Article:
The DNCP profile of HNCP is defined as follows:

That seems backwards to me; I'd say this is "the HNCP profile of DNCP",

   o  HNCP operates on multicast-capable interfaces only.  HNCP nodes
      MUST assign a locally unique non-zero 32-bit endpoint identifier
      to each interface for which HNCP is enabled.  The value zero it is
      not used in DNCP TLVs, but it has a special meaning in HNCP TLVs
      (see Section 10.3 and Section 6.4).  Implementations MAY use a
      value equivalent to the IPv6 link-local scope identifier for the
      given interface.

I want to probe that "MAY" for a moment.  Of course, implementations can
use anything they want to, right?  So what's the point of calling out the
scope identifier specifically?  Is it because that's a particularly
convenient ur useful value?  Is it something you're recommending (but not
at the "RECOMMEND" level)?  If so, it might be better to say that, rather
than saying "MAY"; the "MAY" seems rather useless here.

      *  Imax SHOULD be 7 doublings of Imin (i.e., 25.6 seconds) but
         MUST NOT be lower.

The "i.e." is only correct here if the previous bullet's recommendation
of 200ms is actually used.  I suggest avoiding the Latin abbreviation,
and saying explicitly what you mean: "(25.6 seconds, if Imin is the
recommended 200 milliseconds)".  It could also be unclear about whether
"MUST NOT be lower" means "MUST NOT be lower than (Imin * 2**7)" or "MUST
NOT be lower than 25.6 seconds".  I presume you mean the former, but I
suggest making that explicit as well, either way.

-- Section 6.2 --

      In presence of any type 1 to 128 Prefix Policy TLV the prefix is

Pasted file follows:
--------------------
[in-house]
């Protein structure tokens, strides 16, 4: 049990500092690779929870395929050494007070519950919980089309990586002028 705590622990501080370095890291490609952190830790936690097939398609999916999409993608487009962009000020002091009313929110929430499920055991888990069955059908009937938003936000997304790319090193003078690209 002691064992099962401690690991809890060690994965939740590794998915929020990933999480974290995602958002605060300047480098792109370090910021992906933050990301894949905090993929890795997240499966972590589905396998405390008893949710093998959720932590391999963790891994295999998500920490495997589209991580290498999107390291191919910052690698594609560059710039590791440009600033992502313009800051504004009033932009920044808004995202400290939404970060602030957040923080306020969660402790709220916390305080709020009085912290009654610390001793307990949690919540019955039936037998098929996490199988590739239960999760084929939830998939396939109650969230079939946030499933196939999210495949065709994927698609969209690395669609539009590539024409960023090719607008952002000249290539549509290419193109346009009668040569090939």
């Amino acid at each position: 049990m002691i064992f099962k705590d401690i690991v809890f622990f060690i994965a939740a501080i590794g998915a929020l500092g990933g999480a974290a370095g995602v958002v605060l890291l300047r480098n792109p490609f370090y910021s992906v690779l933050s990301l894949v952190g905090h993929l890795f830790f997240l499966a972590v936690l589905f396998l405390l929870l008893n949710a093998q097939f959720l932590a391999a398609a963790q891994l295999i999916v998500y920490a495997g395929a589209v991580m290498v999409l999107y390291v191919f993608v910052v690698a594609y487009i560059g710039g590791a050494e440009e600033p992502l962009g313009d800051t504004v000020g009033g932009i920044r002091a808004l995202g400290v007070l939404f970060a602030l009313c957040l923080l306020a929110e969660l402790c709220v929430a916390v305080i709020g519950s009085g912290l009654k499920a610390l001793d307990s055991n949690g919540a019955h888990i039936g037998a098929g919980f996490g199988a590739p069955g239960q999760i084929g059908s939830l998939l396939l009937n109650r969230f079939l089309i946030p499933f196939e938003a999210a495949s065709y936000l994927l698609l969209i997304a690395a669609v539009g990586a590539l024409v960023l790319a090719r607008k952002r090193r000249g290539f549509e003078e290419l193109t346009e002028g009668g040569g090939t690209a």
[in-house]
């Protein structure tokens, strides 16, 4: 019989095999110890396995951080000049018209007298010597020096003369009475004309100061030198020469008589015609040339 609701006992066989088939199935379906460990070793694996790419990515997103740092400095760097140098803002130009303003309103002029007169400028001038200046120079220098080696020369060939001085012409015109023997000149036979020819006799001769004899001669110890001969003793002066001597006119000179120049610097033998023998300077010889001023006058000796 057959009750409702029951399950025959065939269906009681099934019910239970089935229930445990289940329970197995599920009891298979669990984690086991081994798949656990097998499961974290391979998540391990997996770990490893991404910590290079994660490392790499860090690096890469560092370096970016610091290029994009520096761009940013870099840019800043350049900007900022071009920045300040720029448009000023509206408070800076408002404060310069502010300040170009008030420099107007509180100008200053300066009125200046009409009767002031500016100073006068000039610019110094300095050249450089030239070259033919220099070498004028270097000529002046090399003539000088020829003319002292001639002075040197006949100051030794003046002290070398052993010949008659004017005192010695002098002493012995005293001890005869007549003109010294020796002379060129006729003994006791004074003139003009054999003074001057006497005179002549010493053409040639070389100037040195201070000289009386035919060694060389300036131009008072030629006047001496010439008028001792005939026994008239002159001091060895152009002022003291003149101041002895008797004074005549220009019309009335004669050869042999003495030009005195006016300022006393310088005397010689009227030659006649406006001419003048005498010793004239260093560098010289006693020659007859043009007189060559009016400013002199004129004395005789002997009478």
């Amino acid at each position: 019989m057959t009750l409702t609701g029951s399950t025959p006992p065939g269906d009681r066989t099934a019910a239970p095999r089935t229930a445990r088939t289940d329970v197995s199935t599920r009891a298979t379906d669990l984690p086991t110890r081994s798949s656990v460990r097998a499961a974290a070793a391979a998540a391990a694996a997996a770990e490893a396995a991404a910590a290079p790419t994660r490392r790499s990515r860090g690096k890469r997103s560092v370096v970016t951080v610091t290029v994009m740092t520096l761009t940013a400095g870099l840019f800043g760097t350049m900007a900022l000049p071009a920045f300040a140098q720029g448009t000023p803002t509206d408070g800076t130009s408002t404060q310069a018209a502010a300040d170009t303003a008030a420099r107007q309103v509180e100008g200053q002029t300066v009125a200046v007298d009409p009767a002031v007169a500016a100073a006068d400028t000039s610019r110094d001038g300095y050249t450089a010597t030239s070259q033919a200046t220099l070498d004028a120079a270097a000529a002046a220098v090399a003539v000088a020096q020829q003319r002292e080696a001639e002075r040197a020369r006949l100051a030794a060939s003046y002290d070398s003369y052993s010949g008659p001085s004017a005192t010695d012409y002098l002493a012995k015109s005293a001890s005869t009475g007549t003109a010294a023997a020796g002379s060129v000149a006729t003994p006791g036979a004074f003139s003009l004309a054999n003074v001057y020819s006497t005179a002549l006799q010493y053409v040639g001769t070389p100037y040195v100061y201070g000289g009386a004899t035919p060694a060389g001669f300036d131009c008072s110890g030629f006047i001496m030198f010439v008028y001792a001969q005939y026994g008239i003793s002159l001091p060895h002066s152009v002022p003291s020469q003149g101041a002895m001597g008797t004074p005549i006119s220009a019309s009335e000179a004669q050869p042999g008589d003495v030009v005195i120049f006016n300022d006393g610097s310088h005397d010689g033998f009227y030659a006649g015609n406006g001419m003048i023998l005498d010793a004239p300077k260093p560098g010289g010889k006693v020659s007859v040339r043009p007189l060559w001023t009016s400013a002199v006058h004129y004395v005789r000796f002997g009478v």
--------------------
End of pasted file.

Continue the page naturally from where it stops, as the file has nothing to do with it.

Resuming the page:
specialized to reach destinations denoted by any such Prefix
      Policy TLV, i.e., in absence of a type 0 Prefix Policy TLV it is
      not usable for general internet connectivity.  An HNCP router MAY
      enforce this restriction with appropriate packet filter rules.

I have a similar question as above about the "MAY" here.  Are you
actually saying, "Packet filter rules are a good way for an HNCP router
to enforce this restriction." ?  Would that be better than using "MAY"

-- Section 6.3.1 --

   ADOPT_MAX_DELAY:   The default value is 0 seconds (i.e., prefix
      adoption MAY be done instantly).

Here, I think the "MAY" is actually wrong.  I think what you mean is
"(i.e., prefix adoption is done instantly unless it is delayed by a
non-zero value here)."

-- Section 6.4 --

   o  A node MUST NOT start advertising an address if it is already
      advertised by another node.


   o  Whenever the same address is advertised by more than one node, all
      but the one advertised by the node with the highest node
      identifier MUST be removed.

How can the second happen, given the first?

-- Section 8 --

   Each HNCP node SHOULD announce a node name for itself to be easily
   reachable and MAY do so on behalf of other devices.

MAY announce a node name for itself on behalf of other devices?  That's
what "do so" says to me.  Better to replace "do so" with something
clearer: "...and MAY also announce node names for other devices."

   are made using Node Name TLVs (Section 10.7) and MUST be unique in
   the whole network.

The announcements are, I presume, not what MUST be unique.  You mean the
node names MUST be uniques, yes?  So:

   are made using Node Name TLVs (Section 10.7) and the node names
   MUST be unique within the whole network.